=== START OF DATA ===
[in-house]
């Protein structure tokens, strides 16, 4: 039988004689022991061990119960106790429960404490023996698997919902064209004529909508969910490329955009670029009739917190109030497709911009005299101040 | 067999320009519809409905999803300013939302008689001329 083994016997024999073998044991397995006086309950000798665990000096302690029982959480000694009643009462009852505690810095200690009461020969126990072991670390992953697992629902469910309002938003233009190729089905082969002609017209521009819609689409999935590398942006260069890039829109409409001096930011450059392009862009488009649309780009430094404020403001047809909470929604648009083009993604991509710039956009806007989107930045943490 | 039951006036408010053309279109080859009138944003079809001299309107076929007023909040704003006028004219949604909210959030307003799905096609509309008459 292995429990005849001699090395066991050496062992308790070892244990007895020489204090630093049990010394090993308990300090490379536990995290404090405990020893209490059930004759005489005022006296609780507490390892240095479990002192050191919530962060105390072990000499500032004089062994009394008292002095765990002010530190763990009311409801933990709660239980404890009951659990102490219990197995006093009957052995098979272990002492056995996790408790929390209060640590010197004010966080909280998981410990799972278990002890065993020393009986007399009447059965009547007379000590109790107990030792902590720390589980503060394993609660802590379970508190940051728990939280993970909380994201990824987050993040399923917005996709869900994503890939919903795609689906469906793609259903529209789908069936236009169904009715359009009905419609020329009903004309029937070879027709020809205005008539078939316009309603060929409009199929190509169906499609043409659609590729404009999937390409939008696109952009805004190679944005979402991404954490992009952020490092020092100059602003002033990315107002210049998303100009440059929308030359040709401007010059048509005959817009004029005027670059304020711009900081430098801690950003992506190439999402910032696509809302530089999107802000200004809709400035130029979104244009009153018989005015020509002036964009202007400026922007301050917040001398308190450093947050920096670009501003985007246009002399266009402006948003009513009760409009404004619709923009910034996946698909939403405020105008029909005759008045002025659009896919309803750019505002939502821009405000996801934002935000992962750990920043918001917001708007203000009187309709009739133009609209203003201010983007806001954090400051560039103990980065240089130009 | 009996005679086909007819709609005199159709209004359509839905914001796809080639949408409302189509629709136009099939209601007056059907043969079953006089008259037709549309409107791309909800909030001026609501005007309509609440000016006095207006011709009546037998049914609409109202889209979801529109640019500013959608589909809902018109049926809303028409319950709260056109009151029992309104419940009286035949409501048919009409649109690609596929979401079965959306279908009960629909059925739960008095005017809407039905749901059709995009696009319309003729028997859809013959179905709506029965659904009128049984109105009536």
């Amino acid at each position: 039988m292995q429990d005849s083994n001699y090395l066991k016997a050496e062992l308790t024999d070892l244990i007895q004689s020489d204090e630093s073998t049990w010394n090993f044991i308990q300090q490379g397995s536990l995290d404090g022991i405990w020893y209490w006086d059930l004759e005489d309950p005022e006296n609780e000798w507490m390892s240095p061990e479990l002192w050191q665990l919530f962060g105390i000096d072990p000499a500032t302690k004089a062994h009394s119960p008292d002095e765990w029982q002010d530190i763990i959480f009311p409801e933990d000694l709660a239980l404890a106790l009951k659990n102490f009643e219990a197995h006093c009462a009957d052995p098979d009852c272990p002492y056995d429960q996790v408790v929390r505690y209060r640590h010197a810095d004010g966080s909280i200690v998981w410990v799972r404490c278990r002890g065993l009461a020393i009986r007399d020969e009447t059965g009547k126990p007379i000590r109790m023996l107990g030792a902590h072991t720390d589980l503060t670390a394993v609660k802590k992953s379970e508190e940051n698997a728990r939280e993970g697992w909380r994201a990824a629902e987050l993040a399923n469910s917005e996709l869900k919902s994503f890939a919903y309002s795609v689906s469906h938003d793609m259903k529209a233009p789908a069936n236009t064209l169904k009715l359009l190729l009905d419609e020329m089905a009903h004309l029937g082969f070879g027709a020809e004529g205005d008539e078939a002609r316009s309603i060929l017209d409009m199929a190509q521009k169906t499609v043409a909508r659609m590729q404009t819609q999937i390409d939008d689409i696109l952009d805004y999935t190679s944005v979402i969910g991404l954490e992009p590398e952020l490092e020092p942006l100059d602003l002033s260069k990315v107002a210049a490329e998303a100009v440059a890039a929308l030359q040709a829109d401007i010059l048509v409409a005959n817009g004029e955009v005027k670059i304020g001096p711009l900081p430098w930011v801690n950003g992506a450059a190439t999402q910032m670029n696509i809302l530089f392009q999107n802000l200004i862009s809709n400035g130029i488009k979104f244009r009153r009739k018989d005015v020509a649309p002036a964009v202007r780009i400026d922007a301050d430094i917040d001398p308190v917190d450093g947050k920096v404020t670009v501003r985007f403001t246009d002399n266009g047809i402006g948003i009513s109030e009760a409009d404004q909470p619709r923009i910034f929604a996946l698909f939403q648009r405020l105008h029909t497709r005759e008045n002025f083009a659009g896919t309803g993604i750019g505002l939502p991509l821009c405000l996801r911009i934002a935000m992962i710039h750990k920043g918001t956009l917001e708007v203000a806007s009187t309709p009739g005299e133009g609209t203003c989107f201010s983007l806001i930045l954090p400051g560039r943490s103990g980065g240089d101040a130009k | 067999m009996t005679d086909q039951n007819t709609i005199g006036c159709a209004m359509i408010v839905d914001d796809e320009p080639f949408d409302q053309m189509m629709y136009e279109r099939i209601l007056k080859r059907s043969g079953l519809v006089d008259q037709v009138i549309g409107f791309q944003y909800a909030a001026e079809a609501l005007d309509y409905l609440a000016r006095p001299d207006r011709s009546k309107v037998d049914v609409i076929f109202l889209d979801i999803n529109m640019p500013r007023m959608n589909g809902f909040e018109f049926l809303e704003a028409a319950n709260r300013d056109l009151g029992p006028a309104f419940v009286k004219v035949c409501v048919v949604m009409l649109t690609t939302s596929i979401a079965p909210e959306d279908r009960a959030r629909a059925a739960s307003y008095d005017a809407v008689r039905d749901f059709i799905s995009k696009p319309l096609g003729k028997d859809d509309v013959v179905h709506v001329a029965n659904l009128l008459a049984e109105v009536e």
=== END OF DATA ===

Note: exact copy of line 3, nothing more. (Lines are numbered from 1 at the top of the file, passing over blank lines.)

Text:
């Amino acid at each position: 039988m292995q429990d005849s083994n001699y090395l066991k016997a050496e062992l308790t024999d070892l244990i007895q004689s020489d204090e630093s073998t049990w010394n090993f044991i308990q300090q490379g397995s536990l995290d404090g022991i405990w020893y209490w006086d059930l004759e005489d309950p005022e006296n609780e000798w507490m390892s240095p061990e479990l002192w050191q665990l919530f962060g105390i000096d072990p000499a500032t302690k004089a062994h009394s119960p008292d002095e765990w029982q002010d530190i763990i959480f009311p409801e933990d000694l709660a239980l404890a106790l009951k659990n102490f009643e219990a197995h006093c009462a009957d052995p098979d009852c272990p002492y056995d429960q996790v408790v929390r505690y209060r640590h010197a810095d004010g966080s909280i200690v998981w410990v799972r404490c278990r002890g065993l009461a020393i009986r007399d020969e009447t059965g009547k126990p007379i000590r109790m023996l107990g030792a902590h072991t720390d589980l503060t670390a394993v609660k802590k992953s379970e508190e940051n698997a728990r939280e993970g697992w909380r994201a990824a629902e987050l993040a399923n469910s917005e996709l869900k919902s994503f890939a919903y309002s795609v689906s469906h938003d793609m259903k529209a233009p789908a069936n236009t064209l169904k009715l359009l190729l009905d419609e020329m089905a009903h004309l029937g082969f070879g027709a020809e004529g205005d008539e078939a002609r316009s309603i060929l017209d409009m199929a190509q521009k169906t499609v043409a909508r659609m590729q404009t819609q999937i390409d939008d689409i696109l952009d805004y999935t190679s944005v979402i969910g991404l954490e992009p590398e952020l490092e020092p942006l100059d602003l002033s260069k990315v107002a210049a490329e998303a100009v440059a890039a929308l030359q040709a829109d401007i010059l048509v409409a005959n817009g004029e955009v005027k670059i304020g001096p711009l900081p430098w930011v801690n950003g992506a450059a190439t999402q910032m670029n696509i809302l530089f392009q999107n802000l200004i862009s809709n400035g130029i488009k979104f244009r009153r009739k018989d005015v020509a649309p002036a964009v202007r780009i400026d922007a301050d430094i917040d001398p308190v917190d450093g947050k920096v404020t670009v501003r985007f403001t246009d002399n266009g047809i402006g948003i009513s109030e009760a409009d404004q909470p619709r923009i910034f929604a996946l698909f939403q648009r405020l105008h029909t497709r005759e008045n002025f083009a659009g896919t309803g993604i750019g505002l939502p991509l821009c405000l996801r911009i934002a935000m992962i710039h750990k920043g918001t956009l917001e708007v203000a806007s009187t309709p009739g005299e133009g609209t203003c989107f201010s983007l806001i930045l954090p400051g560039r943490s103990g980065g240089d101040a130009k | 067999m009996t005679d086909q039951n007819t709609i005199g006036c159709a209004m359509i408010v839905d914001d796809e320009p080639f949408d409302q053309m189509m629709y136009e279109r099939i209601l007056k080859r059907s043969g079953l519809v006089d008259q037709v009138i549309g409107f791309q944003y909800a909030a001026e079809a609501l005007d309509y409905l609440a000016r006095p001299d207006r011709s009546k309107v037998d049914v609409i076929f109202l889209d979801i999803n529109m640019p500013r007023m959608n589909g809902f909040e018109f049926l809303e704003a028409a319950n709260r300013d056109l009151g029992p006028a309104f419940v009286k004219v035949c409501v048919v949604m009409l649109t690609t939302s596929i979401a079965p909210e959306d279908r009960a959030r629909a059925a739960s307003y008095d005017a809407v008689r039905d749901f059709i799905s995009k696009p319309l096609g003729k028997d859809d509309v013959v179905h709506v001329a029965n659904l009128l008459a049984e109105v009536e």